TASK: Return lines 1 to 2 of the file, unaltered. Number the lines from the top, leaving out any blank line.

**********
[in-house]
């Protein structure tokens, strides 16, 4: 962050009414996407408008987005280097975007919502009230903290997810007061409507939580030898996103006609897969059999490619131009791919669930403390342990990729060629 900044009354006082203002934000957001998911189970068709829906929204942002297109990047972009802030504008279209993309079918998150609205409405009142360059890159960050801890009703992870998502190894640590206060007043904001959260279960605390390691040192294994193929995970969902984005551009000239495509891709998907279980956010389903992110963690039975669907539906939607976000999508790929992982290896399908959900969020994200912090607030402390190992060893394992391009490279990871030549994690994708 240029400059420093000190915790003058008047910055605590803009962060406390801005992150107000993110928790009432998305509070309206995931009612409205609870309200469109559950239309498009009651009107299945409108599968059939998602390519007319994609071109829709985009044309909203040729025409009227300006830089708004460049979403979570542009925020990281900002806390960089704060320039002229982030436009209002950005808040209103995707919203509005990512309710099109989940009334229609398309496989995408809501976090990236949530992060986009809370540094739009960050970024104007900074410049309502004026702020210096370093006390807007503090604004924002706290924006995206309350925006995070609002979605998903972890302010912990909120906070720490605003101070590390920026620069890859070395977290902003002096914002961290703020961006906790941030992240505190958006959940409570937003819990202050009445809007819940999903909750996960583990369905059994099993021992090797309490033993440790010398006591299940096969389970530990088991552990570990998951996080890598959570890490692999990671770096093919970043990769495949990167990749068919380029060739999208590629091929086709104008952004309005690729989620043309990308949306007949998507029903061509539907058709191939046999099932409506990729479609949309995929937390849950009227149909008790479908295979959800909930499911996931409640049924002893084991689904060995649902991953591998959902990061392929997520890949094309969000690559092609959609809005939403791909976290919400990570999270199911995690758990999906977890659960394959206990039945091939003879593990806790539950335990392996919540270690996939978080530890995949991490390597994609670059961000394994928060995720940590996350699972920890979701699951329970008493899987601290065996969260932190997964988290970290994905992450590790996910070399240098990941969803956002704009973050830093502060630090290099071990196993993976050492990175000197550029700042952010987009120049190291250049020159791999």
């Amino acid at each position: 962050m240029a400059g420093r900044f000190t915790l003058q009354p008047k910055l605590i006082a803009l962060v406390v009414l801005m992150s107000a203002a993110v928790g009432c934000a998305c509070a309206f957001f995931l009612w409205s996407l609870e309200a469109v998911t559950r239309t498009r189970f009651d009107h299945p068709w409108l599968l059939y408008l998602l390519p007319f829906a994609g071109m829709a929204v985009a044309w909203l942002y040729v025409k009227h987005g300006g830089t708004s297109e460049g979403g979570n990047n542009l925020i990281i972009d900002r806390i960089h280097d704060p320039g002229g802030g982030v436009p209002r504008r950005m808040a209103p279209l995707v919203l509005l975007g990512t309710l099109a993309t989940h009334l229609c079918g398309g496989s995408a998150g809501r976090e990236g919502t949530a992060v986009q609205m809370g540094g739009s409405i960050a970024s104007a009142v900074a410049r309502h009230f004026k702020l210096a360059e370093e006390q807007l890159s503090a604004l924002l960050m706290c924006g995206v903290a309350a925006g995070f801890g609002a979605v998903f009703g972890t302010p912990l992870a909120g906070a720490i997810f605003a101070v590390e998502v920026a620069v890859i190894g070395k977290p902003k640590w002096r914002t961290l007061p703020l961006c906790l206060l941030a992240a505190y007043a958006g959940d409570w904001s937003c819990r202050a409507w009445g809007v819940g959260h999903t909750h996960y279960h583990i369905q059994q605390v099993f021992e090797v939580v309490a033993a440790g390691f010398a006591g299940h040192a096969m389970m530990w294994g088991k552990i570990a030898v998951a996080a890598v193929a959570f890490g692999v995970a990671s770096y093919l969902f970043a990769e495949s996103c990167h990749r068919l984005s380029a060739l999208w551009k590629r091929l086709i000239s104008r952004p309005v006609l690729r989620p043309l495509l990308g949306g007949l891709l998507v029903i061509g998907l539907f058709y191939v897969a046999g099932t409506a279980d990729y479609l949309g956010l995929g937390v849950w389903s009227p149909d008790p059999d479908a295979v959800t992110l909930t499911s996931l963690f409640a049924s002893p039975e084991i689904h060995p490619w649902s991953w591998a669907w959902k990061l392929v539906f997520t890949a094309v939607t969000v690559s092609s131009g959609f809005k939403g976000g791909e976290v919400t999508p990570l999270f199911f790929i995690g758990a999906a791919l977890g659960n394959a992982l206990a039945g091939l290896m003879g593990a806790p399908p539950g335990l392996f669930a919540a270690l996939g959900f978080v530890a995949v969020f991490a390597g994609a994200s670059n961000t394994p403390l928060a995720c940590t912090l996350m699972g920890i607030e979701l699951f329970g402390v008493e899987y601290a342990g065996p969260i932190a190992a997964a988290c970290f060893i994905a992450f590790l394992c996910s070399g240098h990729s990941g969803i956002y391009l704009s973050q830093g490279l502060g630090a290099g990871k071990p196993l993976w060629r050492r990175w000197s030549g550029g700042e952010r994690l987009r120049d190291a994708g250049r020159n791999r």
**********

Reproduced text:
[in-house]
């Protein structure tokens, strides 16, 4: 962050009414996407408008987005280097975007919502009230903290997810007061409507939580030898996103006609897969059999490619131009791919669930403390342990990729060629 900044009354006082203002934000957001998911189970068709829906929204942002297109990047972009802030504008279209993309079918998150609205409405009142360059890159960050801890009703992870998502190894640590206060007043904001959260279960605390390691040192294994193929995970969902984005551009000239495509891709998907279980956010389903992110963690039975669907539906939607976000999508790929992982290896399908959900969020994200912090607030402390190992060893394992391009490279990871030549994690994708 240029400059420093000190915790003058008047910055605590803009962060406390801005992150107000993110928790009432998305509070309206995931009612409205609870309200469109559950239309498009009651009107299945409108599968059939998602390519007319994609071109829709985009044309909203040729025409009227300006830089708004460049979403979570542009925020990281900002806390960089704060320039002229982030436009209002950005808040209103995707919203509005990512309710099109989940009334229609398309496989995408809501976090990236949530992060986009809370540094739009960050970024104007900074410049309502004026702020210096370093006390807007503090604004924002706290924006995206309350925006995070609002979605998903972890302010912990909120906070720490605003101070590390920026620069890859070395977290902003002096914002961290703020961006906790941030992240505190958006959940409570937003819990202050009445809007819940999903909750996960583990369905059994099993021992090797309490033993440790010398006591299940096969389970530990088991552990570990998951996080890598959570890490692999990671770096093919970043990769495949990167990749068919380029060739999208590629091929086709104008952004309005690729989620043309990308949306007949998507029903061509539907058709191939046999099932409506990729479609949309995929937390849950009227149909008790479908295979959800909930499911996931409640049924002893084991689904060995649902991953591998959902990061392929997520890949094309969000690559092609959609809005939403791909976290919400990570999270199911995690758990999906977890659960394959206990039945091939003879593990806790539950335990392996919540270690996939978080530890995949991490390597994609670059961000394994928060995720940590996350699972920890979701699951329970008493899987601290065996969260932190997964988290970290994905992450590790996910070399240098990941969803956002704009973050830093502060630090290099071990196993993976050492990175000197550029700042952010987009120049190291250049020159791999």